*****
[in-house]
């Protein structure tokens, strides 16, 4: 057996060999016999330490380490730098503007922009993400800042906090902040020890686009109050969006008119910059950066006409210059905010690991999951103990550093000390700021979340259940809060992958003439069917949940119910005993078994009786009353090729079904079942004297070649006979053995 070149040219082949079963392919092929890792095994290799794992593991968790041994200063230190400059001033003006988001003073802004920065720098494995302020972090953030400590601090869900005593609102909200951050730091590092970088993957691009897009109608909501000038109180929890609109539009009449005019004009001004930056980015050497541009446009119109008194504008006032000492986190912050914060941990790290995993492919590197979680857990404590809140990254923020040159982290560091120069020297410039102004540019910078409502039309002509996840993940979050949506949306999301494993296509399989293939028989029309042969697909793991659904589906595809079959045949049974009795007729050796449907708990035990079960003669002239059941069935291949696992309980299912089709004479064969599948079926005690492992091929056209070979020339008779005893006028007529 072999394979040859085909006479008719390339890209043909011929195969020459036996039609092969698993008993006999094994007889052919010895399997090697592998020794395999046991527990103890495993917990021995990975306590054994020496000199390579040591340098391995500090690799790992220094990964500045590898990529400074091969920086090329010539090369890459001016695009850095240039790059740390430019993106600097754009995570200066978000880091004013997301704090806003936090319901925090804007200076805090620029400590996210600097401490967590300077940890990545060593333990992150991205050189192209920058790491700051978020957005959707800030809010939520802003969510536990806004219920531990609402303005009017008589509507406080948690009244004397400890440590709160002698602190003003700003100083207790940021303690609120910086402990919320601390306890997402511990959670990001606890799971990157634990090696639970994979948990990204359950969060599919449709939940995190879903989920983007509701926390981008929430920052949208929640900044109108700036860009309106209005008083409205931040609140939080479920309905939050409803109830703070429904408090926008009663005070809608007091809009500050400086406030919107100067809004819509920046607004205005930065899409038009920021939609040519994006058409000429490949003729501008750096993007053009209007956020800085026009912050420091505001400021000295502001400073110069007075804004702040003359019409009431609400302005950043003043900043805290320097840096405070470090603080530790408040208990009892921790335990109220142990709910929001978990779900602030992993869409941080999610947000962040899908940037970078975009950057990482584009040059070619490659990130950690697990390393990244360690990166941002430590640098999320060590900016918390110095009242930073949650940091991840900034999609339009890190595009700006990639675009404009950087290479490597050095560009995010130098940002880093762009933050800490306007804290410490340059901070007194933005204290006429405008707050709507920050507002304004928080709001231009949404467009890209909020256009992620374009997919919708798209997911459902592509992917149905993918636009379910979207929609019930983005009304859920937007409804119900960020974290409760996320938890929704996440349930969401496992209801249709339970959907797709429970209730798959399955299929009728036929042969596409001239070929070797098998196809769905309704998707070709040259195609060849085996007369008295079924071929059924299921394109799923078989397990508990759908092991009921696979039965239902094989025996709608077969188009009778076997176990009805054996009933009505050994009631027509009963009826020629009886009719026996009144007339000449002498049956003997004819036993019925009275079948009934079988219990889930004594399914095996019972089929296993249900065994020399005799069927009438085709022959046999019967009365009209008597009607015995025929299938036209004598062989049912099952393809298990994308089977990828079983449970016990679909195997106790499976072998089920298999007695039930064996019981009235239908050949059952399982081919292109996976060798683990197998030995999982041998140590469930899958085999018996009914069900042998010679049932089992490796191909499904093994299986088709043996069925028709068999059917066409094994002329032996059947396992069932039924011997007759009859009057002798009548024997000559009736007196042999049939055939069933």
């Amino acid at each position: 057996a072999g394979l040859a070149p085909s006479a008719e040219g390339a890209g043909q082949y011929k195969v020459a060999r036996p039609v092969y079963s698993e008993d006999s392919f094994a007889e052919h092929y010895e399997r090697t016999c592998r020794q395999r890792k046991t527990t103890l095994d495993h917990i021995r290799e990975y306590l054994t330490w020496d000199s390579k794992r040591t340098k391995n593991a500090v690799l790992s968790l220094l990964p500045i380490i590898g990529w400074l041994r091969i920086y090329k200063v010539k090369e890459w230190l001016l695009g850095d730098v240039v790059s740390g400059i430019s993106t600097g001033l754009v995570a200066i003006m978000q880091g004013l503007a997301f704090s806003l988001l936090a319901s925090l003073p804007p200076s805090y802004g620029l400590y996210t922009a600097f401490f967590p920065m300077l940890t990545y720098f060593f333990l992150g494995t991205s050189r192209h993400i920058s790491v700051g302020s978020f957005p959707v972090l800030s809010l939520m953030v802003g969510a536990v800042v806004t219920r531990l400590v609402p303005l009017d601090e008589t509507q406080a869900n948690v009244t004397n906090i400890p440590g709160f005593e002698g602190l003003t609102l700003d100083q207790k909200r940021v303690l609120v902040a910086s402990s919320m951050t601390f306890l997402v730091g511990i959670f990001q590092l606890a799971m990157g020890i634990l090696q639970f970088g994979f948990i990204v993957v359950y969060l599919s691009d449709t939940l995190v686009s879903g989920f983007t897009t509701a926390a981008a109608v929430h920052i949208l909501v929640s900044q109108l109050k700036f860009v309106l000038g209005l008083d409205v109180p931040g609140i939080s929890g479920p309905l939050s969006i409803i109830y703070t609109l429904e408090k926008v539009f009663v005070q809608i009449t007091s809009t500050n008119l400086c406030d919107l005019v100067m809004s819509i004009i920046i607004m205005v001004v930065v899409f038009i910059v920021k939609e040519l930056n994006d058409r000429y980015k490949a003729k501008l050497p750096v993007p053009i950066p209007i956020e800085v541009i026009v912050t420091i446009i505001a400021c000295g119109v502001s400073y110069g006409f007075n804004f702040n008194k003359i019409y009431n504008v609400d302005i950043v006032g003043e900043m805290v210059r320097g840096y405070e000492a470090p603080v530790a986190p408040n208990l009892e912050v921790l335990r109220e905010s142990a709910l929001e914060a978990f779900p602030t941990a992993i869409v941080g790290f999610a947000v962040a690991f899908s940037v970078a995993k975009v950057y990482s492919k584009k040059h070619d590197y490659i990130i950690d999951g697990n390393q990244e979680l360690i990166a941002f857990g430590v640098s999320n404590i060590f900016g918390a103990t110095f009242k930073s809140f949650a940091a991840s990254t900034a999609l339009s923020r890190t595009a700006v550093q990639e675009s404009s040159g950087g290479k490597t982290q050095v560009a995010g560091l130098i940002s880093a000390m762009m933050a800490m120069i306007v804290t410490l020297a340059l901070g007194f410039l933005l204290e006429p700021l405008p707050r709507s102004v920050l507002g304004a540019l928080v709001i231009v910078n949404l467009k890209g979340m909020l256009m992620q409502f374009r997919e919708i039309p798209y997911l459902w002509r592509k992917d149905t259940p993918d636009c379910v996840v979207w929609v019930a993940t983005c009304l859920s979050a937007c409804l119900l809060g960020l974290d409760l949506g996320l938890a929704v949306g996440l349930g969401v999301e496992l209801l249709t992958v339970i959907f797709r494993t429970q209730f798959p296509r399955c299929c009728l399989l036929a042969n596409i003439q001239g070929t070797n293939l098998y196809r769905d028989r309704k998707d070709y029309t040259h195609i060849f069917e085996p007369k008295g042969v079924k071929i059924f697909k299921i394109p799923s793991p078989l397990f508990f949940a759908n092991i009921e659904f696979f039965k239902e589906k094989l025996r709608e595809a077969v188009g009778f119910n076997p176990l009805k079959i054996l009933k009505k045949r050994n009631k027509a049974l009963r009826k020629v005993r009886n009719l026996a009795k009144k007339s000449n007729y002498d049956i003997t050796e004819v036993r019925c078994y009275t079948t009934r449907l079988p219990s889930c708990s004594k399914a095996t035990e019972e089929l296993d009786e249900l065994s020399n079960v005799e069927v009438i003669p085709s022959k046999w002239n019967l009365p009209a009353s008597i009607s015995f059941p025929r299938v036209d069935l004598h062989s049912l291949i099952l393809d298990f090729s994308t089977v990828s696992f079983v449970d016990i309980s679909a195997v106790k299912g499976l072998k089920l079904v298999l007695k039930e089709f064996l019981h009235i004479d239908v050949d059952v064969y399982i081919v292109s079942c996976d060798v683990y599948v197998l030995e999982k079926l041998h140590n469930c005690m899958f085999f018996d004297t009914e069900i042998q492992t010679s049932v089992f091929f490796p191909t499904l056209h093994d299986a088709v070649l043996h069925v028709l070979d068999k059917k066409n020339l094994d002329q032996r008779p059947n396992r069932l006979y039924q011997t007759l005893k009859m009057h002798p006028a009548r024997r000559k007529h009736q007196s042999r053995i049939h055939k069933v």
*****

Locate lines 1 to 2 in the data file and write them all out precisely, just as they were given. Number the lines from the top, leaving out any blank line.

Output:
[in-house]
């Protein structure tokens, strides 16, 4: 057996060999016999330490380490730098503007922009993400800042906090902040020890686009109050969006008119910059950066006409210059905010690991999951103990550093000390700021979340259940809060992958003439069917949940119910005993078994009786009353090729079904079942004297070649006979053995 070149040219082949079963392919092929890792095994290799794992593991968790041994200063230190400059001033003006988001003073802004920065720098494995302020972090953030400590601090869900005593609102909200951050730091590092970088993957691009897009109608909501000038109180929890609109539009009449005019004009001004930056980015050497541009446009119109008194504008006032000492986190912050914060941990790290995993492919590197979680857990404590809140990254923020040159982290560091120069020297410039102004540019910078409502039309002509996840993940979050949506949306999301494993296509399989293939028989029309042969697909793991659904589906595809079959045949049974009795007729050796449907708990035990079960003669002239059941069935291949696992309980299912089709004479064969599948079926005690492992091929056209070979020339008779005893006028007529 072999394979040859085909006479008719390339890209043909011929195969020459036996039609092969698993008993006999094994007889052919010895399997090697592998020794395999046991527990103890495993917990021995990975306590054994020496000199390579040591340098391995500090690799790992220094990964500045590898990529400074091969920086090329010539090369890459001016695009850095240039790059740390430019993106600097754009995570200066978000880091004013997301704090806003936090319901925090804007200076805090620029400590996210600097401490967590300077940890990545060593333990992150991205050189192209920058790491700051978020957005959707800030809010939520802003969510536990806004219920531990609402303005009017008589509507406080948690009244004397400890440590709160002698602190003003700003100083207790940021303690609120910086402990919320601390306890997402511990959670990001606890799971990157634990090696639970994979948990990204359950969060599919449709939940995190879903989920983007509701926390981008929430920052949208929640900044109108700036860009309106209005008083409205931040609140939080479920309905939050409803109830703070429904408090926008009663005070809608007091809009500050400086406030919107100067809004819509920046607004205005930065899409038009920021939609040519994006058409000429490949003729501008750096993007053009209007956020800085026009912050420091505001400021000295502001400073110069007075804004702040003359019409009431609400302005950043003043900043805290320097840096405070470090603080530790408040208990009892921790335990109220142990709910929001978990779900602030992993869409941080999610947000962040899908940037970078975009950057990482584009040059070619490659990130950690697990390393990244360690990166941002430590640098999320060590900016918390110095009242930073949650940091991840900034999609339009890190595009700006990639675009404009950087290479490597050095560009995010130098940002880093762009933050800490306007804290410490340059901070007194933005204290006429405008707050709507920050507002304004928080709001231009949404467009890209909020256009992620374009997919919708798209997911459902592509992917149905993918636009379910979207929609019930983005009304859920937007409804119900960020974290409760996320938890929704996440349930969401496992209801249709339970959907797709429970209730798959399955299929009728036929042969596409001239070929070797098998196809769905309704998707070709040259195609060849085996007369008295079924071929059924299921394109799923078989397990508990759908092991009921696979039965239902094989025996709608077969188009009778076997176990009805054996009933009505050994009631027509009963009826020629009886009719026996009144007339000449002498049956003997004819036993019925009275079948009934079988219990889930004594399914095996019972089929296993249900065994020399005799069927009438085709022959046999019967009365009209008597009607015995025929299938036209004598062989049912099952393809298990994308089977990828079983449970016990679909195997106790499976072998089920298999007695039930064996019981009235239908050949059952399982081919292109996976060798683990197998030995999982041998140590469930899958085999018996009914069900042998010679049932089992490796191909499904093994299986088709043996069925028709068999059917066409094994002329032996059947396992069932039924011997007759009859009057002798009548024997000559009736007196042999049939055939069933």